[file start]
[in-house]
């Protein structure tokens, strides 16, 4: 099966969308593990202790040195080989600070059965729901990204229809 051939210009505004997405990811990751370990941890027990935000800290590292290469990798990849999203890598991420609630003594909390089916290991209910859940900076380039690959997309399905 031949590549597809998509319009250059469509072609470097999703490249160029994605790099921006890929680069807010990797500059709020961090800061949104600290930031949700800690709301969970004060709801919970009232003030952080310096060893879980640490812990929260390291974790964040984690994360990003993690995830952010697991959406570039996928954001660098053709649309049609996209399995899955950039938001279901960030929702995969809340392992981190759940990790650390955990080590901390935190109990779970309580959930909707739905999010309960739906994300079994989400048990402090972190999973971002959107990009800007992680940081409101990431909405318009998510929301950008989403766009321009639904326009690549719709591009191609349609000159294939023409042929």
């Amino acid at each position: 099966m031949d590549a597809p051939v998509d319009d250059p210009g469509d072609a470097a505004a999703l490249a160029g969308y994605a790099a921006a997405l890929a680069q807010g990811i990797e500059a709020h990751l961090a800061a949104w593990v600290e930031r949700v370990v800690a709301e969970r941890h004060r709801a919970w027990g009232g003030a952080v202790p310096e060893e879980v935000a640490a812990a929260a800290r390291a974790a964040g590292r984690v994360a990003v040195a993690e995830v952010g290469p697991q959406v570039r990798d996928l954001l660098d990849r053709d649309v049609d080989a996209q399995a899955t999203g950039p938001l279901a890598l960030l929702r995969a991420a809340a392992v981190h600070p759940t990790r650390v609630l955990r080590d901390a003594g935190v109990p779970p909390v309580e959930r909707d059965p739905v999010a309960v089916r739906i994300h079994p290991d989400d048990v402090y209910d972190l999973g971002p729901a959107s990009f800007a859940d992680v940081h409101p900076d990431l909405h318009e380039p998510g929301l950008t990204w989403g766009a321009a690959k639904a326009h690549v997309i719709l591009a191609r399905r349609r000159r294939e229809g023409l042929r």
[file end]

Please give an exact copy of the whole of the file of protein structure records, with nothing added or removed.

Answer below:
[in-house]
């Protein structure tokens, strides 16, 4: 099966969308593990202790040195080989600070059965729901990204229809 051939210009505004997405990811990751370990941890027990935000800290590292290469990798990849999203890598991420609630003594909390089916290991209910859940900076380039690959997309399905 031949590549597809998509319009250059469509072609470097999703490249160029994605790099921006890929680069807010990797500059709020961090800061949104600290930031949700800690709301969970004060709801919970009232003030952080310096060893879980640490812990929260390291974790964040984690994360990003993690995830952010697991959406570039996928954001660098053709649309049609996209399995899955950039938001279901960030929702995969809340392992981190759940990790650390955990080590901390935190109990779970309580959930909707739905999010309960739906994300079994989400048990402090972190999973971002959107990009800007992680940081409101990431909405318009998510929301950008989403766009321009639904326009690549719709591009191609349609000159294939023409042929």
């Amino acid at each position: 099966m031949d590549a597809p051939v998509d319009d250059p210009g469509d072609a470097a505004a999703l490249a160029g969308y994605a790099a921006a997405l890929a680069q807010g990811i990797e500059a709020h990751l961090a800061a949104w593990v600290e930031r949700v370990v800690a709301e969970r941890h004060r709801a919970w027990g009232g003030a952080v202790p310096e060893e879980v935000a640490a812990a929260a800290r390291a974790a964040g590292r984690v994360a990003v040195a993690e995830v952010g290469p697991q959406v570039r990798d996928l954001l660098d990849r053709d649309v049609d080989a996209q399995a899955t999203g950039p938001l279901a890598l960030l929702r995969a991420a809340a392992v981190h600070p759940t990790r650390v609630l955990r080590d901390a003594g935190v109990p779970p909390v309580e959930r909707d059965p739905v999010a309960v089916r739906i994300h079994p290991d989400d048990v402090y209910d972190l999973g971002p729901a959107s990009f800007a859940d992680v940081h409101p900076d990431l909405h318009e380039p998510g929301l950008t990204w989403g766009a321009a690959k639904a326009h690549v997309i719709l591009a191609r399905r349609r000159r294939e229809g023409l042929r």